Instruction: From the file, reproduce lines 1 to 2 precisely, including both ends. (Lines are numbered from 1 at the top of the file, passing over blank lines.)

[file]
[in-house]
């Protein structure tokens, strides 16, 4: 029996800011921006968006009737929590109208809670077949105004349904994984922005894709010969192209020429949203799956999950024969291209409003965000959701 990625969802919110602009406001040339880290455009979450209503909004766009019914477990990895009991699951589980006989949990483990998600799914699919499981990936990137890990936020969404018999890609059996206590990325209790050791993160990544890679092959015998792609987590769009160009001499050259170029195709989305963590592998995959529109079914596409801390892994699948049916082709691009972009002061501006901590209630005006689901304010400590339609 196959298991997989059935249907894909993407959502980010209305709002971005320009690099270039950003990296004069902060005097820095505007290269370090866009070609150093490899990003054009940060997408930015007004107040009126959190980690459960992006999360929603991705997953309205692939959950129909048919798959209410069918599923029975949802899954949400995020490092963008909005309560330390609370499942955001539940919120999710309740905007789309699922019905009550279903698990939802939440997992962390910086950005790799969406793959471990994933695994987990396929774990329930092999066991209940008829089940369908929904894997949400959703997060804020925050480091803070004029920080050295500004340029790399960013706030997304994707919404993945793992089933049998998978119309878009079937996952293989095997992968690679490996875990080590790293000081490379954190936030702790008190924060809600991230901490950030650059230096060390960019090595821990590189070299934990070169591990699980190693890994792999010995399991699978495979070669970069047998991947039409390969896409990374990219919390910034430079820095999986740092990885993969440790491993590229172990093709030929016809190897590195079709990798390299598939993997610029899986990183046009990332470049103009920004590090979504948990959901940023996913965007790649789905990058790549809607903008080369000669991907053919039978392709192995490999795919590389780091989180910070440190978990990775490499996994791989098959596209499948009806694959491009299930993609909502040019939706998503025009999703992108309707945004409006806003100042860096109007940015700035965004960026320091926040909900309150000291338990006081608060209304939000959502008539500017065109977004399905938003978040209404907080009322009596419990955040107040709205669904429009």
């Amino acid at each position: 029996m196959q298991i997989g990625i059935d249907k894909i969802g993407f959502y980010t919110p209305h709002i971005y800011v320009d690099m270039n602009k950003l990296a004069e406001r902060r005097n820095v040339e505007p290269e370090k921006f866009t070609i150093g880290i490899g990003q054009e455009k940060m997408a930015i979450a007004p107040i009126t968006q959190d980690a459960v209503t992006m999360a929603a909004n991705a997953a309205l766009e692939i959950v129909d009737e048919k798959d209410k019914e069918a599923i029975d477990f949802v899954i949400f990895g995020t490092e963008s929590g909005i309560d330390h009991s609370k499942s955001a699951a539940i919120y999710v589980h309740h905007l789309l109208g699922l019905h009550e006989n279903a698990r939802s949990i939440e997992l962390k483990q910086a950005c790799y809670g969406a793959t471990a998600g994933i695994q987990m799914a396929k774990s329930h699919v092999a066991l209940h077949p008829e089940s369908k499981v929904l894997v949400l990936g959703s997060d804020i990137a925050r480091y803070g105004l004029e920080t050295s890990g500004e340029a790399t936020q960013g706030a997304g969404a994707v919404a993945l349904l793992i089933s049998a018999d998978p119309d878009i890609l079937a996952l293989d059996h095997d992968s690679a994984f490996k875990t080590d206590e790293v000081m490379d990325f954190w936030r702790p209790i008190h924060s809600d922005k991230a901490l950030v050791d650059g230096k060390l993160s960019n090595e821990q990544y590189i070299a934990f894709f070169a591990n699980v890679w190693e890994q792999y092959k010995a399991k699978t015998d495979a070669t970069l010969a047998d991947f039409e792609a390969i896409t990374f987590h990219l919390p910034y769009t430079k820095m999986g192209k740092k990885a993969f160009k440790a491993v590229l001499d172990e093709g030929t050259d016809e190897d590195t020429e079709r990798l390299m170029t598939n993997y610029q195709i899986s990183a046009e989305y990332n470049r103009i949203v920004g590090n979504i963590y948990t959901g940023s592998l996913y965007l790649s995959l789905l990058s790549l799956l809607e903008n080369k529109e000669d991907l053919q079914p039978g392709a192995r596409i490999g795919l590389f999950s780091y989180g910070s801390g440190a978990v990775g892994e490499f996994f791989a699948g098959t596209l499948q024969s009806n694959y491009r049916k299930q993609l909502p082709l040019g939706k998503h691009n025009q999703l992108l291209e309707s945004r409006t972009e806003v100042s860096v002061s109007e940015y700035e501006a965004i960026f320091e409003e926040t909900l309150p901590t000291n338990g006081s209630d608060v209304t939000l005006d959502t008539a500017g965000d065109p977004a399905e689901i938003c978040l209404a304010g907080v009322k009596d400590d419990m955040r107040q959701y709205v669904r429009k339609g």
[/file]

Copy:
[in-house]
């Protein structure tokens, strides 16, 4: 029996800011921006968006009737929590109208809670077949105004349904994984922005894709010969192209020429949203799956999950024969291209409003965000959701 990625969802919110602009406001040339880290455009979450209503909004766009019914477990990895009991699951589980006989949990483990998600799914699919499981990936990137890990936020969404018999890609059996206590990325209790050791993160990544890679092959015998792609987590769009160009001499050259170029195709989305963590592998995959529109079914596409801390892994699948049916082709691009972009002061501006901590209630005006689901304010400590339609 196959298991997989059935249907894909993407959502980010209305709002971005320009690099270039950003990296004069902060005097820095505007290269370090866009070609150093490899990003054009940060997408930015007004107040009126959190980690459960992006999360929603991705997953309205692939959950129909048919798959209410069918599923029975949802899954949400995020490092963008909005309560330390609370499942955001539940919120999710309740905007789309699922019905009550279903698990939802939440997992962390910086950005790799969406793959471990994933695994987990396929774990329930092999066991209940008829089940369908929904894997949400959703997060804020925050480091803070004029920080050295500004340029790399960013706030997304994707919404993945793992089933049998998978119309878009079937996952293989095997992968690679490996875990080590790293000081490379954190936030702790008190924060809600991230901490950030650059230096060390960019090595821990590189070299934990070169591990699980190693890994792999010995399991699978495979070669970069047998991947039409390969896409990374990219919390910034430079820095999986740092990885993969440790491993590229172990093709030929016809190897590195079709990798390299598939993997610029899986990183046009990332470049103009920004590090979504948990959901940023996913965007790649789905990058790549809607903008080369000669991907053919039978392709192995490999795919590389780091989180910070440190978990990775490499996994791989098959596209499948009806694959491009299930993609909502040019939706998503025009999703992108309707945004409006806003100042860096109007940015700035965004960026320091926040909900309150000291338990006081608060209304939000959502008539500017065109977004399905938003978040209404907080009322009596419990955040107040709205669904429009």